Hugh White came to what would become Clay County in 1804 when his wealthy brother, James, bought the Outlaw/Collins Salt Works on Collins Fork of Goose Creek at the mouth of what came to be known as White’s Branch (of course). Some historians have credited the Collins works as being the first to make salt in the county. That distinction belongs to the Langford works at what became Manchester, but by the time Alexander Outlaw bought into the Collins works it was, indeed, a commercial salt manufacturing facility.

Until the Whites showed up, though, the Goose Creek salt industry was small potatoes. The Whites, with their slaves, money, and entreprenueral know-how, ramped up the industry in a hurry. They, with the Garrards, who showed up in 1806, quickly made Goose Creek salt famous far and wide. The commodity was so valuable that the state legislature practically became a subsidiary of the salt trade in doing everything it could to help the Clay County salt makers get their product to market.

Hugh White was, along with John Gilbert, present on the first day of court April 13th 1807, which was held in a cabin close to his mercantile store and his own cabin; White had moved from White’s Branch around 1806 to be nearer what served as civilization at the time: the little community surrounding the Langford Salt Works at present-day East Manchester.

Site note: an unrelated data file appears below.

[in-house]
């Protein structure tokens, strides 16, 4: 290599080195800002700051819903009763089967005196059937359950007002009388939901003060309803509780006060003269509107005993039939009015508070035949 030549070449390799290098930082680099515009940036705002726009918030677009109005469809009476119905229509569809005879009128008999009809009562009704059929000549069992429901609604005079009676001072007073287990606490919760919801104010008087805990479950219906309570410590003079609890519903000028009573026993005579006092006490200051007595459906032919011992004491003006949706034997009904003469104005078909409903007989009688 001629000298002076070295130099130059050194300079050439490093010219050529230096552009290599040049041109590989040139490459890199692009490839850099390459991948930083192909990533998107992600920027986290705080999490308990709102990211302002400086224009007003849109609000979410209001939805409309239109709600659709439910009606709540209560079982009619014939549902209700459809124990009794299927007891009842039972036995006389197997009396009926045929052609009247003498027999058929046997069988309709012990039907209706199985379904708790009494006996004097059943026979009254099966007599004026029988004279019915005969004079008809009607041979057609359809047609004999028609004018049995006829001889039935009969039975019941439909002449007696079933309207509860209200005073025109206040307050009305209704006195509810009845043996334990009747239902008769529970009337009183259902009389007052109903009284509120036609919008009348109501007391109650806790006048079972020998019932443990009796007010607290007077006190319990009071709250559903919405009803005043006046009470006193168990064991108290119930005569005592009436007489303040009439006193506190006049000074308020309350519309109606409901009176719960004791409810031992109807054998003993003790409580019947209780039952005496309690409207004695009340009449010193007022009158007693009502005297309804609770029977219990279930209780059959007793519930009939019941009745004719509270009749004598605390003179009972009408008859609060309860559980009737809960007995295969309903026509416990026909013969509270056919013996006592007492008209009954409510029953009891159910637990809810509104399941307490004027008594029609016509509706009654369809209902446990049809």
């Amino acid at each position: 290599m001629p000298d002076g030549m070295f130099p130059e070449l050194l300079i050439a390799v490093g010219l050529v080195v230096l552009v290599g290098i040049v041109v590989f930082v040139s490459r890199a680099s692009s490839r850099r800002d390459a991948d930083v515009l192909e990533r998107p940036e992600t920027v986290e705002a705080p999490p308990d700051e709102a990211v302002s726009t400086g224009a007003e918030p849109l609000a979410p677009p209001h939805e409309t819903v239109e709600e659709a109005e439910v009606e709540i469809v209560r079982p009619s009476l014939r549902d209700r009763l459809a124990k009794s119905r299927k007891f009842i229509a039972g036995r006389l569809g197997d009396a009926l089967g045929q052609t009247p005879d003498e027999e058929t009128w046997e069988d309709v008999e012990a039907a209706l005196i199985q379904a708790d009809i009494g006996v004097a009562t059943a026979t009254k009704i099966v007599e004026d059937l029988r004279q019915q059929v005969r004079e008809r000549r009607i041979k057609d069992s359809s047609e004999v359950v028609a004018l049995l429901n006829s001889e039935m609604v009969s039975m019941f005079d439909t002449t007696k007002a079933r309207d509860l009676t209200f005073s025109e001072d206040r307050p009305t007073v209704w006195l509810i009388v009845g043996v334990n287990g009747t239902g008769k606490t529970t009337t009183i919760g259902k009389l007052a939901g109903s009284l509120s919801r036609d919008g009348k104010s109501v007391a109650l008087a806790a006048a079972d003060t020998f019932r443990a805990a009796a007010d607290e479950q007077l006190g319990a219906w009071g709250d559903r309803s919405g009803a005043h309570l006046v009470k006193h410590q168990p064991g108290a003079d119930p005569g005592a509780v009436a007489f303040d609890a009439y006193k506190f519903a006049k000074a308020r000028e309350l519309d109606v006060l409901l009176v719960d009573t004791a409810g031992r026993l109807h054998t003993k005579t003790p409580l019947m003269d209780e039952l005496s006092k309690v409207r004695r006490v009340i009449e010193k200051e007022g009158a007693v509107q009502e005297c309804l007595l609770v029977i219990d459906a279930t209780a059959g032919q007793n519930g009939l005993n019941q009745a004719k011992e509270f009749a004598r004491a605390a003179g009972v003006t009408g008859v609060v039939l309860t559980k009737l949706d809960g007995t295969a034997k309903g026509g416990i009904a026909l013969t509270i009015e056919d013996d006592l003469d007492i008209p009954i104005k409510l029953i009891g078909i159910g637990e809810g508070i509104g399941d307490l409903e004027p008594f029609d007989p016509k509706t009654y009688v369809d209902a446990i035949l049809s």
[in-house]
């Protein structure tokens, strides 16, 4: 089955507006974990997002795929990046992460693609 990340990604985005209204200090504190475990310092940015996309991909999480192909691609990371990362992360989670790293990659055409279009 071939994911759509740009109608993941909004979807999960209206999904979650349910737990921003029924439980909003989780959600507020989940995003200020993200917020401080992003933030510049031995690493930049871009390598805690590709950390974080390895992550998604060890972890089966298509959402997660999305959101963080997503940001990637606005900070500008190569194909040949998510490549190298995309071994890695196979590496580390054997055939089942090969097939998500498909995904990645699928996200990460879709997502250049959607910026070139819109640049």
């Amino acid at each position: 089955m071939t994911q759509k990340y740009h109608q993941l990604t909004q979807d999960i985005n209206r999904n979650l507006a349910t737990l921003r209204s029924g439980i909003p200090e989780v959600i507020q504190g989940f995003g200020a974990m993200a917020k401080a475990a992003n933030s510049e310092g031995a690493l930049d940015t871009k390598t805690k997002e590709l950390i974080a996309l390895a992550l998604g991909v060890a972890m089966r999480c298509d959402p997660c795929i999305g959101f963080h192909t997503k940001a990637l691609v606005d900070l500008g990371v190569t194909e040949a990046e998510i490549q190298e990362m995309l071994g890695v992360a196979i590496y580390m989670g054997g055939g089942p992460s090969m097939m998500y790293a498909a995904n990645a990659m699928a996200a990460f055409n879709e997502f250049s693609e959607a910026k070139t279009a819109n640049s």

Hugh White and his wife, Catherine, produced in addition to a remarkable quantity of salt, a remarkable family of over-achievers. Hugh stayed home and tended to business, but his sons and grandsons and granddaughters distinguished themselves in a variety of political and education endeavors. One son, John White, was Speaker of the House of Representatives in Washington; a grandson, John, served two terms in the U. S. House representing Kentucky. Sons Alex, James and Daugherty were major players in the salt industry and were, along with Daniel and his son T. T. Garrard, the most powerful men in the county for decades. Daughtery and his wife, Sarah’s daughter, Laura, was a player on the national stage in women’s education; she studied at MIT in Boston and at the Sorbornne in Paris, then came back to Clay County to become a major player in the business circles in Manchester.

Like the Garrards, the second and third-generation Whites were often involved in the feuding that made the county famous nationwide in the late 1800s; but also like the Garrards, their public service and accomplishments eclipsed their sometimes involvement in the more sordid doings.
The early Whites put Clay County on the map by their single-minded pursuit of making fortunes from salt. Like the other salt makers, they wielded outsize influence in local politics, but the Whites played on the national stage as well.
This illustration accompanied an article in the Courier Journal Magazine about one of the last salt works in Clay County, that of Alex White, who was born in 1799, the oldest son of Hugh and Catherine White.
John D. White, son of saltman Daugherty White (and grandson of old Hugh), was a two-term U. S. Congressman from Clay County. The New York Times became fond of writing stories about White's feistiness in Congress. His uncle, Hugh's son John, was even more accomplished, serving as Speaker of the U. S. House in the 1840s.